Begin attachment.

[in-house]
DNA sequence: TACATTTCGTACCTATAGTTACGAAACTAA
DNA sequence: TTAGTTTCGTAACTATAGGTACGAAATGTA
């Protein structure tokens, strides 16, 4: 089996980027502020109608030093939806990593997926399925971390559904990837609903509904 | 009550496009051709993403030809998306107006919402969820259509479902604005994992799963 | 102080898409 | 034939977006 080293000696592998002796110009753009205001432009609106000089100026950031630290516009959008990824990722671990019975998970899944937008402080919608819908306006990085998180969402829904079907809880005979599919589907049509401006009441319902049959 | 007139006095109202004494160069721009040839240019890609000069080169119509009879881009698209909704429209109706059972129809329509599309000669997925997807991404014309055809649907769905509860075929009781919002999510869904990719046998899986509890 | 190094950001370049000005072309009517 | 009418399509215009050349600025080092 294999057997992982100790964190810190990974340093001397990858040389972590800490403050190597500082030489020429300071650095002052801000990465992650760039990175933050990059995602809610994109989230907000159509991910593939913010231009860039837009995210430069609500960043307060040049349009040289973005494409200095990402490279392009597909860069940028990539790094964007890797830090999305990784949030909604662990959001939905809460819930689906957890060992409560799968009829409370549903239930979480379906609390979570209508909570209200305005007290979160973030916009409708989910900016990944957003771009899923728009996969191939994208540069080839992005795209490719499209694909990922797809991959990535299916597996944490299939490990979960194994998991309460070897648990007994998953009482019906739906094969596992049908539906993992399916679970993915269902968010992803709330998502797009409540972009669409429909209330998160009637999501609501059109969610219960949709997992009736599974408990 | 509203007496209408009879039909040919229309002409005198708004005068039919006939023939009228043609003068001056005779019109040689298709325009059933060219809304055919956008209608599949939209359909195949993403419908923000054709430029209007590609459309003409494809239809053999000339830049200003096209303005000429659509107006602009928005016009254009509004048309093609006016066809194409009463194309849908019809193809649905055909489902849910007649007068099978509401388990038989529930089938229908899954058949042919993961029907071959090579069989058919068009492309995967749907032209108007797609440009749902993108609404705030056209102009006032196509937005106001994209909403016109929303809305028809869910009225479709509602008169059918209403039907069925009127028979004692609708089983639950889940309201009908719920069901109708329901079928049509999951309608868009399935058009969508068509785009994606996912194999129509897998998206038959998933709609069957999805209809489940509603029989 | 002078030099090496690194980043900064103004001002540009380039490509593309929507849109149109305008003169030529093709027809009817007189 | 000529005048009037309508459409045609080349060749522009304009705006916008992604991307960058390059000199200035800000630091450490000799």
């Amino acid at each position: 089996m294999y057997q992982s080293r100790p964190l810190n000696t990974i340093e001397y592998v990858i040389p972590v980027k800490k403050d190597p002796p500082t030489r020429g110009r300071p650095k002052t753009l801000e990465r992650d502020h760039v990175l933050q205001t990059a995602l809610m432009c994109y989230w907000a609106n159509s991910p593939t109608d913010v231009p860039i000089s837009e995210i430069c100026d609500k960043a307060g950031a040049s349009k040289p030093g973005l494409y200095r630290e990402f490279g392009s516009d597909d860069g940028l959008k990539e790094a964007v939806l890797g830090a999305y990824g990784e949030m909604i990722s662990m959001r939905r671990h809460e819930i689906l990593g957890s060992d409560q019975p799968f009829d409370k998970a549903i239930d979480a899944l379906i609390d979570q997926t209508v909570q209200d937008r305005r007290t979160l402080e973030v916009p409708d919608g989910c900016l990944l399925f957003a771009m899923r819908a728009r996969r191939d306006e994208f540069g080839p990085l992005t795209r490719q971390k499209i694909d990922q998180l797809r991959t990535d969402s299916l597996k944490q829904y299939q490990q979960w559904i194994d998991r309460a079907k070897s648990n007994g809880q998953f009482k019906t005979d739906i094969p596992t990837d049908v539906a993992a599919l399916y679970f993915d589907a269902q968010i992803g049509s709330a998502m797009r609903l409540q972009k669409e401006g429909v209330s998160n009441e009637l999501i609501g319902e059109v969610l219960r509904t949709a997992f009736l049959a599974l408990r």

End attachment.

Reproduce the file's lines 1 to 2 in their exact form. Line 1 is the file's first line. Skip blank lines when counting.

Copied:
[in-house]
DNA sequence: TACATTTCGTACCTATAGTTACGAAACTAA